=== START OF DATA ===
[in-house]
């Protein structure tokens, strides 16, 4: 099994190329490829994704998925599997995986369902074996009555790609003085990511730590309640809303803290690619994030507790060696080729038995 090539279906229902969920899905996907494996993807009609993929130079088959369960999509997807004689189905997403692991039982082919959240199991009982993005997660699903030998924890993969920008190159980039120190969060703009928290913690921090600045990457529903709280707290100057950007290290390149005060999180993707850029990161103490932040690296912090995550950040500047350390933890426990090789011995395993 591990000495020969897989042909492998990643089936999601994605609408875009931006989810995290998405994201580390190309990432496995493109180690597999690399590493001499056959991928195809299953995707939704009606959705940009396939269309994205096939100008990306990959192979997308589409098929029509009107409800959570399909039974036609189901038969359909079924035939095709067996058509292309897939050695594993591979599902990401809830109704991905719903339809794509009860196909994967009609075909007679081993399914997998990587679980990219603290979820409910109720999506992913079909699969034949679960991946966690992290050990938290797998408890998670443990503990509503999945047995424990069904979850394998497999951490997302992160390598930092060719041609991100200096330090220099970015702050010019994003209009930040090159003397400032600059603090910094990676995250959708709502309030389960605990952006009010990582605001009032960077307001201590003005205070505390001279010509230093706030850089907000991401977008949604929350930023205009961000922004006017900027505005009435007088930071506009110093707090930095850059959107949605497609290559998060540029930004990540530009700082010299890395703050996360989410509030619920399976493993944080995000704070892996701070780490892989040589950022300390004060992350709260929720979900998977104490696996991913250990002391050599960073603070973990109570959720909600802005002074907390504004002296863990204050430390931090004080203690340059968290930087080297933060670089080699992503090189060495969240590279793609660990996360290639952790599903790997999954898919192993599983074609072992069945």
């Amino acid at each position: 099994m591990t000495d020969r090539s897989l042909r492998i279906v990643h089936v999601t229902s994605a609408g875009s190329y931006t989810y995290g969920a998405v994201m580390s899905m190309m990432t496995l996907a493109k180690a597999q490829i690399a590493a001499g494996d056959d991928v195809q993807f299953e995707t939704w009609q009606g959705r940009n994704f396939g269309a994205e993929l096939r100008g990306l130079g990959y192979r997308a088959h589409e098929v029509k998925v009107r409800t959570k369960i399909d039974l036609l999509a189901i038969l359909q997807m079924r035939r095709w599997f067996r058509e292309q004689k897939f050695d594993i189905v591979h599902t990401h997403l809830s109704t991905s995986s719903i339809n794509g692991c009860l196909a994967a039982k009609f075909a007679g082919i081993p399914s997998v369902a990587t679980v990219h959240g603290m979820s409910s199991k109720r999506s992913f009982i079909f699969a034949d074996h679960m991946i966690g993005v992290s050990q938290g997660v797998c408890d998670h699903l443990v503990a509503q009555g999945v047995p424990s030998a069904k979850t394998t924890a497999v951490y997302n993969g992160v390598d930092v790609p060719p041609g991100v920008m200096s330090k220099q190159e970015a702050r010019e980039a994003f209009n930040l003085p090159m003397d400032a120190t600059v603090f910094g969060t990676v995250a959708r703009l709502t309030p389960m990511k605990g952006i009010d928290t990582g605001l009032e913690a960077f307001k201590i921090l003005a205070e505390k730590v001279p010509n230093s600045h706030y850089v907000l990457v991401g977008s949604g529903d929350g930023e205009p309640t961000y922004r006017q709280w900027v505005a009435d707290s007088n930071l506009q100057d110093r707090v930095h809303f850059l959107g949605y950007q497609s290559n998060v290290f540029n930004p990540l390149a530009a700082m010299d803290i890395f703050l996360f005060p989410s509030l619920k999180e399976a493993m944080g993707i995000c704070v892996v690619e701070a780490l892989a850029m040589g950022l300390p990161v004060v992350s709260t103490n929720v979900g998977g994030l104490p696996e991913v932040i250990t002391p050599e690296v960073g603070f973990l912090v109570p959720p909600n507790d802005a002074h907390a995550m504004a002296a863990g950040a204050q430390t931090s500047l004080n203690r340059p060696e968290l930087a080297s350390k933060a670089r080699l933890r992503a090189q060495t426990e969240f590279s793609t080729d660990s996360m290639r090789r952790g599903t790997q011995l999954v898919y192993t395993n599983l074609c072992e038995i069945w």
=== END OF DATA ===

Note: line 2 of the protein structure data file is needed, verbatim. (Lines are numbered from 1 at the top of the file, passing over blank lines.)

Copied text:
């Protein structure tokens, strides 16, 4: 099994190329490829994704998925599997995986369902074996009555790609003085990511730590309640809303803290690619994030507790060696080729038995 090539279906229902969920899905996907494996993807009609993929130079088959369960999509997807004689189905997403692991039982082919959240199991009982993005997660699903030998924890993969920008190159980039120190969060703009928290913690921090600045990457529903709280707290100057950007290290390149005060999180993707850029990161103490932040690296912090995550950040500047350390933890426990090789011995395993 591990000495020969897989042909492998990643089936999601994605609408875009931006989810995290998405994201580390190309990432496995493109180690597999690399590493001499056959991928195809299953995707939704009606959705940009396939269309994205096939100008990306990959192979997308589409098929029509009107409800959570399909039974036609189901038969359909079924035939095709067996058509292309897939050695594993591979599902990401809830109704991905719903339809794509009860196909994967009609075909007679081993399914997998990587679980990219603290979820409910109720999506992913079909699969034949679960991946966690992290050990938290797998408890998670443990503990509503999945047995424990069904979850394998497999951490997302992160390598930092060719041609991100200096330090220099970015702050010019994003209009930040090159003397400032600059603090910094990676995250959708709502309030389960605990952006009010990582605001009032960077307001201590003005205070505390001279010509230093706030850089907000991401977008949604929350930023205009961000922004006017900027505005009435007088930071506009110093707090930095850059959107949605497609290559998060540029930004990540530009700082010299890395703050996360989410509030619920399976493993944080995000704070892996701070780490892989040589950022300390004060992350709260929720979900998977104490696996991913250990002391050599960073603070973990109570959720909600802005002074907390504004002296863990204050430390931090004080203690340059968290930087080297933060670089080699992503090189060495969240590279793609660990996360290639952790599903790997999954898919192993599983074609072992069945």